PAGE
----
Corilagin

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Corilagin
Chemical structure of corilagin
Names
IUPAC name
[3,5-dihydroxy-2-(3,4,5-trihydroxybenzoyl)oxy-6-[(3,4,5-trihydroxybenzoyl)oxymethyl]oxan-4-yl] 3,4,5-trihydroxybenzoate
Other names
beta-1-O-galloyl-3,6-(R)-hexahydroxydiphenoyl-d-glucose
Identifiers
3D model (Jmol)
ChemSpider
Properties
C27H22O18
Molar mass 634.45 g/mol
Except where otherwise noted, data are given for materials in their standard state (at 25 °C [77 °F], 100 kPa).
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Infobox references

Corilagin is an ellagitannin. Corilagin was first isolated in 1951 from Dividivi extract and from Caesalpinia coriaria,[1][2] hence the name of the molecule. It can also be found in Alchornea glandulosa and in the leaves of Punica granatum (pomegranate).[3]

It is a weak carbonic anhydrase inhibitor.[4]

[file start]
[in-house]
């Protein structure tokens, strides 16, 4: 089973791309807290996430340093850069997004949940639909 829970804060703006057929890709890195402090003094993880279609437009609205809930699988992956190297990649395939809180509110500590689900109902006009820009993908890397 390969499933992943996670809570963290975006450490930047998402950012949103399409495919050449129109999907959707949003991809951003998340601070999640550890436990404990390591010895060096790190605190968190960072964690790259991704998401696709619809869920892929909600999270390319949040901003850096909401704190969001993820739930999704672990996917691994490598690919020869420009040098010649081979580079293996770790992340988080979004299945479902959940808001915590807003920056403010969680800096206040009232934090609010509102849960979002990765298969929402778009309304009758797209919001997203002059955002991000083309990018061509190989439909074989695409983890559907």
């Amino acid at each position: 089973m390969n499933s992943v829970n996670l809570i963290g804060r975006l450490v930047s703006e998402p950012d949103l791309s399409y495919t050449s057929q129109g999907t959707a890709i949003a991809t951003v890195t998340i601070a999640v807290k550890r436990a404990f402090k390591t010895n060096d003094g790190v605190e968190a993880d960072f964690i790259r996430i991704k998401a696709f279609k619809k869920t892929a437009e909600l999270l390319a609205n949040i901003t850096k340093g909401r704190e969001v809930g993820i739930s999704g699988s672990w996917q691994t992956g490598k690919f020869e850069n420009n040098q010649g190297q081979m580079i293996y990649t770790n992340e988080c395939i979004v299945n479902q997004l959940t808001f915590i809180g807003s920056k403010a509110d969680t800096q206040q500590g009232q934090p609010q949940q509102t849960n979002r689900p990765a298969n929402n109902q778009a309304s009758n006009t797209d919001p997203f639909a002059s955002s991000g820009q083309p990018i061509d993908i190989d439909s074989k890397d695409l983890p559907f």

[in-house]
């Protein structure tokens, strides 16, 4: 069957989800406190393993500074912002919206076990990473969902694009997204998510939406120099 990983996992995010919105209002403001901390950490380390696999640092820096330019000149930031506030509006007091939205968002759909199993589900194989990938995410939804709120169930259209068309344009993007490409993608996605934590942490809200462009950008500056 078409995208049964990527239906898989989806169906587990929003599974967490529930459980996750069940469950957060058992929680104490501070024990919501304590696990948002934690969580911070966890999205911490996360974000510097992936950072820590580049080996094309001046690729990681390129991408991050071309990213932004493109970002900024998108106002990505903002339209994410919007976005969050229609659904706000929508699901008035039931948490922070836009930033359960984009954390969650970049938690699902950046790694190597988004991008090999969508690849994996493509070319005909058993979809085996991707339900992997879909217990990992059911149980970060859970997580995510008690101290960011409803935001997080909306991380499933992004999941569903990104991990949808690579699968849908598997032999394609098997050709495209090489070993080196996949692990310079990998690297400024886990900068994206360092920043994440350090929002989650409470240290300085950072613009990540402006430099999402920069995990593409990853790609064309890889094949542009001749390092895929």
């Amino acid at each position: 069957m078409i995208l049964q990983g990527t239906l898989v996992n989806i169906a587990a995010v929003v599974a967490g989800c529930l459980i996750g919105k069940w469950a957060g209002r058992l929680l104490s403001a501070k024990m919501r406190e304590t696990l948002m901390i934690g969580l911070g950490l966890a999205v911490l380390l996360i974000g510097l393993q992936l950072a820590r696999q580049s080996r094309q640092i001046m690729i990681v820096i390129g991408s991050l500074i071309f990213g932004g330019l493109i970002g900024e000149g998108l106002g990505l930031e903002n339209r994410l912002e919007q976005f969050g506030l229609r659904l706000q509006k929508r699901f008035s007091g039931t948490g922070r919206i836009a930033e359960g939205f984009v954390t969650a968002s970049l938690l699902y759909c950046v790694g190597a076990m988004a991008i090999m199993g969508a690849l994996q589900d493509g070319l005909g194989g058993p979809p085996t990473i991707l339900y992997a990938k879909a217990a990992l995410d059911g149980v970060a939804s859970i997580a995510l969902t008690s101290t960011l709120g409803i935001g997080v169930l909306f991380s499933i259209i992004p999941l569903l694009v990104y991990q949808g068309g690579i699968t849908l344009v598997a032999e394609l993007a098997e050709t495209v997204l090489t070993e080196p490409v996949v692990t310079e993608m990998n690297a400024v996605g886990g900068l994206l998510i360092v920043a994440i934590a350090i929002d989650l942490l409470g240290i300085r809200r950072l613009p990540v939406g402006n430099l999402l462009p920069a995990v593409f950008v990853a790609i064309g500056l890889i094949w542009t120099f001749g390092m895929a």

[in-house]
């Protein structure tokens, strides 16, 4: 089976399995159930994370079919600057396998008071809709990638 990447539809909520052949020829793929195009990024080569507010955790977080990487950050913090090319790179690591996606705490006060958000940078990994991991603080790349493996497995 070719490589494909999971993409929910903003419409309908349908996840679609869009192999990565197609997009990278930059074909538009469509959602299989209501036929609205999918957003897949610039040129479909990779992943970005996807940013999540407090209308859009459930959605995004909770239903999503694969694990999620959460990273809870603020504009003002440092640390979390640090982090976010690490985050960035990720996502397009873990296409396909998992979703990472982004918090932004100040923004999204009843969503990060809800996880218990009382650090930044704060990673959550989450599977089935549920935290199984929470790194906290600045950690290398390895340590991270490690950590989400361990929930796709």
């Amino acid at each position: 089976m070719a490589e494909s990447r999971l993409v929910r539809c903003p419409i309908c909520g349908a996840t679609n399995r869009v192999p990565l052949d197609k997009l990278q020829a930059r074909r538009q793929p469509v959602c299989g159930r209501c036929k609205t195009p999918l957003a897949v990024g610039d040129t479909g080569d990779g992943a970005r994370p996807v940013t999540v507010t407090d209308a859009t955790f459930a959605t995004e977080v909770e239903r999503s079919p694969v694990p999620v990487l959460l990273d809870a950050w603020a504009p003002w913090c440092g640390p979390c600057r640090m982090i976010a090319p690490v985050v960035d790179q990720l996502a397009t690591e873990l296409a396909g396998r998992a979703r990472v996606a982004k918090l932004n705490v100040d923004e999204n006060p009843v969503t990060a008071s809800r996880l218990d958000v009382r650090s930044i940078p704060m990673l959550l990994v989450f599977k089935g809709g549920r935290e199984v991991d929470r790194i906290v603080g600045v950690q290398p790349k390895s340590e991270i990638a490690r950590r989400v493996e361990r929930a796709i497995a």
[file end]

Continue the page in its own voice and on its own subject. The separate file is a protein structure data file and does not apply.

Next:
References[edit]

  1. ^ Schmidt, O. T. .; Lademann, R. (1951). "Corilagin, ein weiterer kristallisierter Gerbstoff aus Dividivi. X. Mitteilung über natürliche Gerbstoffe". Justus Liebigs Annalen der Chemie. 571 (3): 232. doi:10.1002/jlac.19515710305. 
  2. ^ Schmidt, O. T.; Schmidt, D. M. (1952). "Die Umwandlung von Chebulagsäure in Corilagin XIV. Mitteilung über natürliche Gerbstoffe". Justus Liebigs Annalen der Chemie. 578: 25. doi:10.1002/jlac.19525780105. 
  3. ^ Tanaka, T.; Nonaka, G. I.; Nishioka, I. (1985). "Punicafolin, an ellagitannin from the leaves of Punica granatum". Phytochemistry. 24 (9): 2075. doi:10.1016/S0031-9422(00)83125-8. 
  4. ^ Satomi, H.; Umemura, K.; Ueno, A.; Hatano, T.; Okuda, T.; Noro, T. (1993). "Carbonic anhydrase inhibitors from the pericarps of Punica granatum L". Biological & Pharmaceutical Bulletin. 16 (8): 787–790. doi:10.1248/bpb.16.787. PMID 8220326.